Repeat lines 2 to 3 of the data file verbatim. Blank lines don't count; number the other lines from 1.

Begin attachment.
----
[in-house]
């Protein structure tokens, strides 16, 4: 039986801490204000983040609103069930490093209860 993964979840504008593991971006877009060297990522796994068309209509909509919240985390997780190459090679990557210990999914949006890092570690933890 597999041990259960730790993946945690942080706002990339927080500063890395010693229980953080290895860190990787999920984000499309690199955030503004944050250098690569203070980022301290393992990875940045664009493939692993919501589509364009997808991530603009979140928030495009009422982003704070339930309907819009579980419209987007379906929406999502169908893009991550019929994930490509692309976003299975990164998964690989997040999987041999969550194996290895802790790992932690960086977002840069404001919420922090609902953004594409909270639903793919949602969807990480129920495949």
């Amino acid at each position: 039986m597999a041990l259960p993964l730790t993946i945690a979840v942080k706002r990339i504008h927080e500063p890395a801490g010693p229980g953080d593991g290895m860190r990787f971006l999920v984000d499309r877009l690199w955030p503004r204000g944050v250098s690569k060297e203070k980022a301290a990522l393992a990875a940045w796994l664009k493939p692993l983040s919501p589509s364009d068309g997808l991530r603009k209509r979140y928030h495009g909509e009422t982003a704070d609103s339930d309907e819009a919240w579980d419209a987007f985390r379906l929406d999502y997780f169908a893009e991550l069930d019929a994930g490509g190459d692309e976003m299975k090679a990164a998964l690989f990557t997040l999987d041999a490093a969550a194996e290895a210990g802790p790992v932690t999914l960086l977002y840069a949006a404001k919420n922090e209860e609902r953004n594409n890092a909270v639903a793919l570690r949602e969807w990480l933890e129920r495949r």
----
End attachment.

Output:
């Protein structure tokens, strides 16, 4: 039986801490204000983040609103069930490093209860 993964979840504008593991971006877009060297990522796994068309209509909509919240985390997780190459090679990557210990999914949006890092570690933890 597999041990259960730790993946945690942080706002990339927080500063890395010693229980953080290895860190990787999920984000499309690199955030503004944050250098690569203070980022301290393992990875940045664009493939692993919501589509364009997808991530603009979140928030495009009422982003704070339930309907819009579980419209987007379906929406999502169908893009991550019929994930490509692309976003299975990164998964690989997040999987041999969550194996290895802790790992932690960086977002840069404001919420922090609902953004594409909270639903793919949602969807990480129920495949």
């Amino acid at each position: 039986m597999a041990l259960p993964l730790t993946i945690a979840v942080k706002r990339i504008h927080e500063p890395a801490g010693p229980g953080d593991g290895m860190r990787f971006l999920v984000d499309r877009l690199w955030p503004r204000g944050v250098s690569k060297e203070k980022a301290a990522l393992a990875a940045w796994l664009k493939p692993l983040s919501p589509s364009d068309g997808l991530r603009k209509r979140y928030h495009g909509e009422t982003a704070d609103s339930d309907e819009a919240w579980d419209a987007f985390r379906l929406d999502y997780f169908a893009e991550l069930d019929a994930g490509g190459d692309e976003m299975k090679a990164a998964l690989f990557t997040l999987d041999a490093a969550a194996e290895a210990g802790p790992v932690t999914l960086l977002y840069a949006a404001k919420n922090e209860e609902r953004n594409n890092a909270v639903a793919l570690r949602e969807w990480l933890e129920r495949r």